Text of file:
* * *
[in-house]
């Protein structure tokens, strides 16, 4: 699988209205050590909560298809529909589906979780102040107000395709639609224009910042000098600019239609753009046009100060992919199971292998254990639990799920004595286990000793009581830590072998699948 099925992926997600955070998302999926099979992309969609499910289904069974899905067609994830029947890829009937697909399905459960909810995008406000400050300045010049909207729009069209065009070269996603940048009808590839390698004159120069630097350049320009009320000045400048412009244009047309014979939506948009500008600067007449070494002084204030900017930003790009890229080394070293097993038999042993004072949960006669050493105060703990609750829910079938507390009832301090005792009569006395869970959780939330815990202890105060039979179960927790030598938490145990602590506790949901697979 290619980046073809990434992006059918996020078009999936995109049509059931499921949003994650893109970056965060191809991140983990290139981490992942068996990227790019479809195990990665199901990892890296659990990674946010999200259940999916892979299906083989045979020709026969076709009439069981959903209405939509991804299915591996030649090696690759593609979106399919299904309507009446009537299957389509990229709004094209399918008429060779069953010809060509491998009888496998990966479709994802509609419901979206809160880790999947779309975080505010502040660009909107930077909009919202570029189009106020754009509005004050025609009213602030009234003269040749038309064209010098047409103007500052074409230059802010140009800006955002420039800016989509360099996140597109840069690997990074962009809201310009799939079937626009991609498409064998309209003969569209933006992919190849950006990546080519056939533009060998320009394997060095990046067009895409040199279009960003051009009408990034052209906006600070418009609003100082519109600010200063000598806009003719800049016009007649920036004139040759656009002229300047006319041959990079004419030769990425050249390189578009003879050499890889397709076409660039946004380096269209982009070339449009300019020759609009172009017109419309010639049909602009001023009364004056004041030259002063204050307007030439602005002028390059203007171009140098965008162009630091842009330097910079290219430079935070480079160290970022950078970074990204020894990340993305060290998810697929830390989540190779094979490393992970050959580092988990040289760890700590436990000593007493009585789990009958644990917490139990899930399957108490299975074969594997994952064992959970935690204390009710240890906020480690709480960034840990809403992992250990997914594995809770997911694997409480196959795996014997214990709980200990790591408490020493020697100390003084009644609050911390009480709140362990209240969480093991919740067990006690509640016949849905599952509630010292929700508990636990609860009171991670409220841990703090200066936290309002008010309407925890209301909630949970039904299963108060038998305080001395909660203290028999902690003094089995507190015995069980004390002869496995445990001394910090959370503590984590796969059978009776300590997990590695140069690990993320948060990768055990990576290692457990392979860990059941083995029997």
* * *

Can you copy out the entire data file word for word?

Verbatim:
[in-house]
């Protein structure tokens, strides 16, 4: 699988209205050590909560298809529909589906979780102040107000395709639609224009910042000098600019239609753009046009100060992919199971292998254990639990799920004595286990000793009581830590072998699948 099925992926997600955070998302999926099979992309969609499910289904069974899905067609994830029947890829009937697909399905459960909810995008406000400050300045010049909207729009069209065009070269996603940048009808590839390698004159120069630097350049320009009320000045400048412009244009047309014979939506948009500008600067007449070494002084204030900017930003790009890229080394070293097993038999042993004072949960006669050493105060703990609750829910079938507390009832301090005792009569006395869970959780939330815990202890105060039979179960927790030598938490145990602590506790949901697979 290619980046073809990434992006059918996020078009999936995109049509059931499921949003994650893109970056965060191809991140983990290139981490992942068996990227790019479809195990990665199901990892890296659990990674946010999200259940999916892979299906083989045979020709026969076709009439069981959903209405939509991804299915591996030649090696690759593609979106399919299904309507009446009537299957389509990229709004094209399918008429060779069953010809060509491998009888496998990966479709994802509609419901979206809160880790999947779309975080505010502040660009909107930077909009919202570029189009106020754009509005004050025609009213602030009234003269040749038309064209010098047409103007500052074409230059802010140009800006955002420039800016989509360099996140597109840069690997990074962009809201310009799939079937626009991609498409064998309209003969569209933006992919190849950006990546080519056939533009060998320009394997060095990046067009895409040199279009960003051009009408990034052209906006600070418009609003100082519109600010200063000598806009003719800049016009007649920036004139040759656009002229300047006319041959990079004419030769990425050249390189578009003879050499890889397709076409660039946004380096269209982009070339449009300019020759609009172009017109419309010639049909602009001023009364004056004041030259002063204050307007030439602005002028390059203007171009140098965008162009630091842009330097910079290219430079935070480079160290970022950078970074990204020894990340993305060290998810697929830390989540190779094979490393992970050959580092988990040289760890700590436990000593007493009585789990009958644990917490139990899930399957108490299975074969594997994952064992959970935690204390009710240890906020480690709480960034840990809403992992250990997914594995809770997911694997409480196959795996014997214990709980200990790591408490020493020697100390003084009644609050911390009480709140362990209240969480093991919740067990006690509640016949849905599952509630010292929700508990636990609860009171991670409220841990703090200066936290309002008010309407925890209301909630949970039904299963108060038998305080001395909660203290028999902690003094089995507190015995069980004390002869496995445990001394910090959370503590984590796969059978009776300590997990590695140069690990993320948060990768055990990576290692457990392979860990059941083995029997």